Try an Accountability Chart Instead

Blank organizational chartThen check to see whether the right people are in the right seats.

By Jody Grunden
Building the Virtual CFO Firm in the Cloud

“Getting the right people on the bus, the wrong people off the bus, and the right people in the right seats – these are all crucial steps in the early stages of buildup…” – Jim Collins, “Good to Great”

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When Adam and I first started the company, we didn’t have much organizational structure. We didn’t need it. But as the company grew, it became necessary to develop an organizational structure. There’s a great quote by Michael E. Gerber in his book “The E-Myth Revisited” that says, “Without the Organization Chart, confusion, discord and conflict become the order of the day.”

We got to a point where we realized that Adam and I didn’t have clarity around our individual roles, and we were overlapping one another. We needed to have clearly defined roles for one another as well as the people who were working for us. Lack of clarity can cause a loss in production.

When people don’t know what they’re supposed to do or think someone else is handling things when they’re actually not, things can fall through the cracks. This is the exact phenomenon we began to experience. Also, people can begin to overlap one another in terms of the work they’re doing, which can lead to stepping on each other’s toes, causing unnecessary conflict.

Developing an organizational structure and clearly defined roles within the company creates a framework for people to work together more effectively. It also gives people an understanding of where they fit within the company and their path to promotional opportunities.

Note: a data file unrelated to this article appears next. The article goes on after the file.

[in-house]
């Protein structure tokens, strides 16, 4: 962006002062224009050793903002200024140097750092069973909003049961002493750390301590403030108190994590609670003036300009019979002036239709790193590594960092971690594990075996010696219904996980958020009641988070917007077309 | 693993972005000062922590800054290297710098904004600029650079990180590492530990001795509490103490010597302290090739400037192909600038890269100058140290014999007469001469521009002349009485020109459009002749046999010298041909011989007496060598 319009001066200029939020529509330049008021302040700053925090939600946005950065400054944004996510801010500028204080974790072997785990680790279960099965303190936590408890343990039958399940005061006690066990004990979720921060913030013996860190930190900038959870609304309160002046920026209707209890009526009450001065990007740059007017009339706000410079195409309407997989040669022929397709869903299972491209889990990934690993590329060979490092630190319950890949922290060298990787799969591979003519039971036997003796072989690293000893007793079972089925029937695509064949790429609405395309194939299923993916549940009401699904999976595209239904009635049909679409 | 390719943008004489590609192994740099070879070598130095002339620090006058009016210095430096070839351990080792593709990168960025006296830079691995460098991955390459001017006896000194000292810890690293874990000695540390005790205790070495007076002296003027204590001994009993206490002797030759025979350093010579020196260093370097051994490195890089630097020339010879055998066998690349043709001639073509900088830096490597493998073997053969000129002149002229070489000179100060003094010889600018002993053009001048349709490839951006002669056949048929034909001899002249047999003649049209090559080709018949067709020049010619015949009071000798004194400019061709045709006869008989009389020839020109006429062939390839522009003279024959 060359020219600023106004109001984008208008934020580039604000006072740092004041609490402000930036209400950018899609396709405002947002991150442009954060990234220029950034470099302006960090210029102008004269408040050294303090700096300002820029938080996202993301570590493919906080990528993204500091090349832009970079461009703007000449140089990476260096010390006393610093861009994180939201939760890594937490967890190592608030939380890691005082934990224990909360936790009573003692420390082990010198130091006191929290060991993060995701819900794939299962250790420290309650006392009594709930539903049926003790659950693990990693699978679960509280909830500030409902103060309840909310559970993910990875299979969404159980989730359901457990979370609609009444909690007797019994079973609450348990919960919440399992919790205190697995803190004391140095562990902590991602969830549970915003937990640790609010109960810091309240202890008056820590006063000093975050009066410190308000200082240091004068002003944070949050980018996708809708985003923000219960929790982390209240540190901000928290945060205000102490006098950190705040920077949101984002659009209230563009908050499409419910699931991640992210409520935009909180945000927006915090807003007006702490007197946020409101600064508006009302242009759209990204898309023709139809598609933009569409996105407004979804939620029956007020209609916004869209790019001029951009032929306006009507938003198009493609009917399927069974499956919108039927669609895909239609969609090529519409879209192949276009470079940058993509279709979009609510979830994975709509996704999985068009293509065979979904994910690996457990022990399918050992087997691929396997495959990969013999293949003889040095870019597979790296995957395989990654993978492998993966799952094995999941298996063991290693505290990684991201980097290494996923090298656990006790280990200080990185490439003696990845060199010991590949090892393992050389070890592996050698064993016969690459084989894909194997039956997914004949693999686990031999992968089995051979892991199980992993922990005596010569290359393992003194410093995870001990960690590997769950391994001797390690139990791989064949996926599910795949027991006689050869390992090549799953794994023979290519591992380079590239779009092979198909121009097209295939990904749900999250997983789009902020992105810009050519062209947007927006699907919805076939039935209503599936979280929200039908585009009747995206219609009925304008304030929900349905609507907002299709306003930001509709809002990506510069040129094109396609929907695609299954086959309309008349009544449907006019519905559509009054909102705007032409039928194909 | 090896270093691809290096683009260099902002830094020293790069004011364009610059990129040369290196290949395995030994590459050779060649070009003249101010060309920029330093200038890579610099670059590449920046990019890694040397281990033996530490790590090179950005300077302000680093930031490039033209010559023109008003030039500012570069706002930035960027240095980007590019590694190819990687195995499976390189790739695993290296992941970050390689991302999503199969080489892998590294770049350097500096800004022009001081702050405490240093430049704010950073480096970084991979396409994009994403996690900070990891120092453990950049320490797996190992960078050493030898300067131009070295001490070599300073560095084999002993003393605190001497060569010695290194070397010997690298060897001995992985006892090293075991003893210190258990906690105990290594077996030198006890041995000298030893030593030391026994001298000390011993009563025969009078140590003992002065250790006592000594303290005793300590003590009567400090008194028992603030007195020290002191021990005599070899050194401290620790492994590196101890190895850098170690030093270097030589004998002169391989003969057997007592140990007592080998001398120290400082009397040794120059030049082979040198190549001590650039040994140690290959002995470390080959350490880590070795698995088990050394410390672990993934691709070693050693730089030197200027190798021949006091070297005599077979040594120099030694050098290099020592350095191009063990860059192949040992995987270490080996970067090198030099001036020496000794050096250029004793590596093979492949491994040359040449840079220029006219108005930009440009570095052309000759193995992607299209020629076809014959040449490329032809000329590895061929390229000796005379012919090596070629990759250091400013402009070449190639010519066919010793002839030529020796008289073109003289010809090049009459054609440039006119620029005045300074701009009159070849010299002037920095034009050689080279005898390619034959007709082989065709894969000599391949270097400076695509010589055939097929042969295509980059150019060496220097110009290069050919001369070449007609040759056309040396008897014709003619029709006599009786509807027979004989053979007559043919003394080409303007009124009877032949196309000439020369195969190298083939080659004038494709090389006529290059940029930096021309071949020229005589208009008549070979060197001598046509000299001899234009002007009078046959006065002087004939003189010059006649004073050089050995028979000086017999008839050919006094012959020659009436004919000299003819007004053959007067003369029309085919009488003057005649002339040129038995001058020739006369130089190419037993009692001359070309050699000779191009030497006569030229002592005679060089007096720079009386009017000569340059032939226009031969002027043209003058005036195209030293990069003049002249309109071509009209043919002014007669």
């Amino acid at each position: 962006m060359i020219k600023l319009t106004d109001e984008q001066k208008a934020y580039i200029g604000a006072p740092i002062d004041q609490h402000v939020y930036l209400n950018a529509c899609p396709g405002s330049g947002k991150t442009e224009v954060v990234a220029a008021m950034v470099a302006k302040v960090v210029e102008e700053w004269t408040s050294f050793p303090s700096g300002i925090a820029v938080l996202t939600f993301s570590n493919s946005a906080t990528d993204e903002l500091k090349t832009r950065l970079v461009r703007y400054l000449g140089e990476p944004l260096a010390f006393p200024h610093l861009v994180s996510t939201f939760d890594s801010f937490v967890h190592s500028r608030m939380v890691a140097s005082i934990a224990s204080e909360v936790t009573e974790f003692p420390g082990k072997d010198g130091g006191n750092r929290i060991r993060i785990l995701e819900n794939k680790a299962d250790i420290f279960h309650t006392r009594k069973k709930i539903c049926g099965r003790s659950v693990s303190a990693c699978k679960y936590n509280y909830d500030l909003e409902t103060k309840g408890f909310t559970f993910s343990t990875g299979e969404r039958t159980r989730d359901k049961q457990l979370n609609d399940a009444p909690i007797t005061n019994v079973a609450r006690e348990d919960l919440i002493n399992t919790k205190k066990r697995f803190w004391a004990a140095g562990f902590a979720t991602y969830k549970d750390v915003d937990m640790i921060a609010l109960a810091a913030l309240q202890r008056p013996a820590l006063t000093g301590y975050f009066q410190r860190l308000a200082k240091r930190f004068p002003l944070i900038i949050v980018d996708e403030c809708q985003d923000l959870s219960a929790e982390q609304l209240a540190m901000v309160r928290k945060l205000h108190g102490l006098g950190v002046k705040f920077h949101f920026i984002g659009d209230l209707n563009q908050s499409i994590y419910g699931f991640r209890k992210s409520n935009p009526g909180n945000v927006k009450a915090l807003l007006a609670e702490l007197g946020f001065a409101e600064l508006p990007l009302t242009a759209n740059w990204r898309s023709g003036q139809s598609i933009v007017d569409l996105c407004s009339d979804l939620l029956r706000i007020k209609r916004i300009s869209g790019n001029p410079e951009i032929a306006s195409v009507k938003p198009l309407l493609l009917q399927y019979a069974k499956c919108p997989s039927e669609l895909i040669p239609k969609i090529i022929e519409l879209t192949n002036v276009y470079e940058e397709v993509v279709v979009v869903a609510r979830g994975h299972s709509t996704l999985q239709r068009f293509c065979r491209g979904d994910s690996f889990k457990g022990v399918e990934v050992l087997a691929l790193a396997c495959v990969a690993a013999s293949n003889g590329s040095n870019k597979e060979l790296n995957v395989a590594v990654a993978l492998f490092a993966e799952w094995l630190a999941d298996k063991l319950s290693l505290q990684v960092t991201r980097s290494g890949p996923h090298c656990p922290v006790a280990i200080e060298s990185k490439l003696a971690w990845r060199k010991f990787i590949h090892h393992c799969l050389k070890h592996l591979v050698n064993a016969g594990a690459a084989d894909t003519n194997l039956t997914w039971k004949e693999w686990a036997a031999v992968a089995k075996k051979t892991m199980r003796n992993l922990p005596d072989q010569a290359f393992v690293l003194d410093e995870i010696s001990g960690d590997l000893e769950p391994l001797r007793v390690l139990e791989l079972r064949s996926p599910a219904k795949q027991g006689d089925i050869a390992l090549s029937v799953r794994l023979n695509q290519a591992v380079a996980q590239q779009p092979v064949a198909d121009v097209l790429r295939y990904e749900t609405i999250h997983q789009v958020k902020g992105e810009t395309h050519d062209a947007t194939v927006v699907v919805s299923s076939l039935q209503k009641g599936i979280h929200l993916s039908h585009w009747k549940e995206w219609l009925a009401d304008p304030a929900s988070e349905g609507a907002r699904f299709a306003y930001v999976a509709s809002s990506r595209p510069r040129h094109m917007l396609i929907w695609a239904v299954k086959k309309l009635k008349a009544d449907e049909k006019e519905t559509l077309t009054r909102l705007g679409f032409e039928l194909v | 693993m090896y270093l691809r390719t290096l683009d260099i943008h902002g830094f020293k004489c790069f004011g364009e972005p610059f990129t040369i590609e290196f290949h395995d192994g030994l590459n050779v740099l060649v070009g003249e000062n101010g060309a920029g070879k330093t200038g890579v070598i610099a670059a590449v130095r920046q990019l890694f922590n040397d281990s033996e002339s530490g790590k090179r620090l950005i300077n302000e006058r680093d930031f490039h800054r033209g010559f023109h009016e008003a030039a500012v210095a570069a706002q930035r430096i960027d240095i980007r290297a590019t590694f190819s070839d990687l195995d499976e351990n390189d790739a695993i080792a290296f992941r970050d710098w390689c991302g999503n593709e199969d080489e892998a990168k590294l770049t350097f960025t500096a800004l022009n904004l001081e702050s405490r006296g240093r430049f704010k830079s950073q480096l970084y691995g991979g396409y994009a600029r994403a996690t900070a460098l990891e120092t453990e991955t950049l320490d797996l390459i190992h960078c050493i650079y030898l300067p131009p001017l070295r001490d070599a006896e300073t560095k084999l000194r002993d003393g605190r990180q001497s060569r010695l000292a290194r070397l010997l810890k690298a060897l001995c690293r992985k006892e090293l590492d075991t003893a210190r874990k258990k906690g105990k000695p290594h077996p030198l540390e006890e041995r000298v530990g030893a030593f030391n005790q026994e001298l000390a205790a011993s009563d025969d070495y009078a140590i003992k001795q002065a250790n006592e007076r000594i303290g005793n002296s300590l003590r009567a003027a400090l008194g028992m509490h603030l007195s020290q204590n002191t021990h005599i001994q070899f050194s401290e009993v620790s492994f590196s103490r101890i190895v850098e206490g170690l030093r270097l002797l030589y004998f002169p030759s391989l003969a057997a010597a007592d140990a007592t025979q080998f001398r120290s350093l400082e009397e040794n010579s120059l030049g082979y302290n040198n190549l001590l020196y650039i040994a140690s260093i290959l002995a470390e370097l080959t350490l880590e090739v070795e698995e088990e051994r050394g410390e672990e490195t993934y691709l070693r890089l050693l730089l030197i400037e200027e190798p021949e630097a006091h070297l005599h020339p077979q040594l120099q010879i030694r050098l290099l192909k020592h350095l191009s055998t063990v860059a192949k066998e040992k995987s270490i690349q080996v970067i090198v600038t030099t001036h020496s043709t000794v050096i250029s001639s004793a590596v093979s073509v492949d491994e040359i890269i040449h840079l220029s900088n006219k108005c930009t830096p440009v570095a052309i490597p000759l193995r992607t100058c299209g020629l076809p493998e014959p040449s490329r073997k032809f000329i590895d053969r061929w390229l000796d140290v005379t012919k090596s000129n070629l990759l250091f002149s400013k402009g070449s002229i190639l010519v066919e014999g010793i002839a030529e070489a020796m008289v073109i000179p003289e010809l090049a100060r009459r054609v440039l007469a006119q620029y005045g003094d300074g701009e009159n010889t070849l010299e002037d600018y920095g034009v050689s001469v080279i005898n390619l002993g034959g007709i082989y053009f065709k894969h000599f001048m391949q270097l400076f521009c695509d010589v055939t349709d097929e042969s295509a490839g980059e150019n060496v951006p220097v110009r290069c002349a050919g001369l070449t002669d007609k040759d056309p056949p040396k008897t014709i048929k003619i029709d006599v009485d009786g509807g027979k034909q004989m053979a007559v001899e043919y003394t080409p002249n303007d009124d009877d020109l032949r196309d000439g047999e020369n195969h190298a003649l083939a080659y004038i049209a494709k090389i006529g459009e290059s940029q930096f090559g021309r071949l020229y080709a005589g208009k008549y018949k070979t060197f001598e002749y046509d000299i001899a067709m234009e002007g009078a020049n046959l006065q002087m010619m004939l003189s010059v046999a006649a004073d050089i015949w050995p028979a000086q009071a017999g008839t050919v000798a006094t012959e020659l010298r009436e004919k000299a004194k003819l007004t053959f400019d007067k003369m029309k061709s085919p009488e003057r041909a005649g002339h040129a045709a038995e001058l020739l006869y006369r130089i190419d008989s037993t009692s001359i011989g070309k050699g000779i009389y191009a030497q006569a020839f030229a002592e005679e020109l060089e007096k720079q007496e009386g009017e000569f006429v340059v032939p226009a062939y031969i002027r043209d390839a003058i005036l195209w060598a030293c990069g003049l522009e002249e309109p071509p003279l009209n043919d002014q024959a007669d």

I call this an “accountability chart” rather than an “organizational chart” because I’m not just talking about a traditional organizational chart like you might be imagining. Traditional charts simply tell people who reports to whom. What we did at Summit CPA was more than develop a hierarchy outline.

We brought together our leadership team to clearly define each role within the company – what are the responsibilities of the role, what is the role being held accountable for, etc. We started at the director roles and one by one looked at each role within the company to determine if we had the right people in the right seats. We discussed what we would need to change about each of those roles in order to be innovative and prepared for the way the upcoming changes in the industry would affect us.

In doing so, we used the GWC tool from Gino Wickman’s book, “Traction,” asking three questions about each of our people within their roles:

  • Do they get it?
  • Do they want it?
  • Do they have the capacity for it?

The answer to these questions is either “yes” or “no.” If the answer to either of the first two was “no,” then we passed on that person as we determined he/she was in the wrong seat. If the answer to the first two was “yes,” but the last one was “no,” we had to determine whether we should create the capacity for that person to take on the role or find a different person for that role.

In particular, with the director roles, we had to alleviate some CFO duties knowing we were turning a highly billable person into a non-billable person. Although people in these roles were highly billable, having them in that director role would allow us to be even more billable as a team.

We also believe it’s important that we’re constantly evaluating our accountability chart and asking important questions around it. We consider our core values and whether or not our employees are living those values:

  • Do they have a sense of humor?
  • Are they empowered in their roles, and are they contributing to empowering others in their roles?
  • Are they adaptable with the changes that are happening within the company?
  • Are they collaborating effectively with others?
  • Are they curious about how we can be doing things better individually and as a company?
  • Are they candid in their communication?

If there are more “no’s” than “yeses,” then we need to evaluate whether we have people in the wrong seats or whether we have the wrong seats in general. We have to ask those tough questions on a regular basis in order to make sure that we are always working toward having the right people in the right seats all the time.

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